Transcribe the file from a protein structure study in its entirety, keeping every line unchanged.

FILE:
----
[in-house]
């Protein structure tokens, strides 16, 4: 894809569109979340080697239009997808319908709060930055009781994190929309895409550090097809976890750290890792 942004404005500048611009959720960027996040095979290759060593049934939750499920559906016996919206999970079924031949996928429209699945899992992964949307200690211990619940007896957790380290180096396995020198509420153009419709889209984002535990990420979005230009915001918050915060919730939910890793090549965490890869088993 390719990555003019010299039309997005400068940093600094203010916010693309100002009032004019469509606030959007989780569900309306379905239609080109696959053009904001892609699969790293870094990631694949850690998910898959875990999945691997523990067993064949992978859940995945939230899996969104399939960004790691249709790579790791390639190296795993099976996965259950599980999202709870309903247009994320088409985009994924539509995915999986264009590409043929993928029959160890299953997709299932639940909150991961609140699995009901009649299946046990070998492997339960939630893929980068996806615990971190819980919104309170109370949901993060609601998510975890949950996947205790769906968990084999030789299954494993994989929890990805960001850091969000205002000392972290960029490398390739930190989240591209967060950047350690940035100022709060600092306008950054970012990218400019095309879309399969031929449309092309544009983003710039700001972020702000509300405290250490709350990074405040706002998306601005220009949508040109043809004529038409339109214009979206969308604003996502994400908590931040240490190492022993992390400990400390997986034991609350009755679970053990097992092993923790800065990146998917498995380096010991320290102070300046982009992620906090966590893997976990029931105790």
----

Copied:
[in-house]
């Protein structure tokens, strides 16, 4: 894809569109979340080697239009997808319908709060930055009781994190929309895409550090097809976890750290890792 942004404005500048611009959720960027996040095979290759060593049934939750499920559906016996919206999970079924031949996928429209699945899992992964949307200690211990619940007896957790380290180096396995020198509420153009419709889209984002535990990420979005230009915001918050915060919730939910890793090549965490890869088993 390719990555003019010299039309997005400068940093600094203010916010693309100002009032004019469509606030959007989780569900309306379905239609080109696959053009904001892609699969790293870094990631694949850690998910898959875990999945691997523990067993064949992978859940995945939230899996969104399939960004790691249709790579790791390639190296795993099976996965259950599980999202709870309903247009994320088409985009994924539509995915999986264009590409043929993928029959160890299953997709299932639940909150991961609140699995009901009649299946046990070998492997339960939630893929980068996806615990971190819980919104309170109370949901993060609601998510975890949950996947205790769906968990084999030789299954494993994989929890990805960001850091969000205002000392972290960029490398390739930190989240591209967060950047350690940035100022709060600092306008950054970012990218400019095309879309399969031929449309092309544009983003710039700001972020702000509300405290250490709350990074405040706002998306601005220009949508040109043809004529038409339109214009979206969308604003996502994400908590931040240490190492022993992390400990400390997986034991609350009755679970053990097992092993923790800065990146998917498995380096010991320290102070300046982009992620906090966590893997976990029931105790």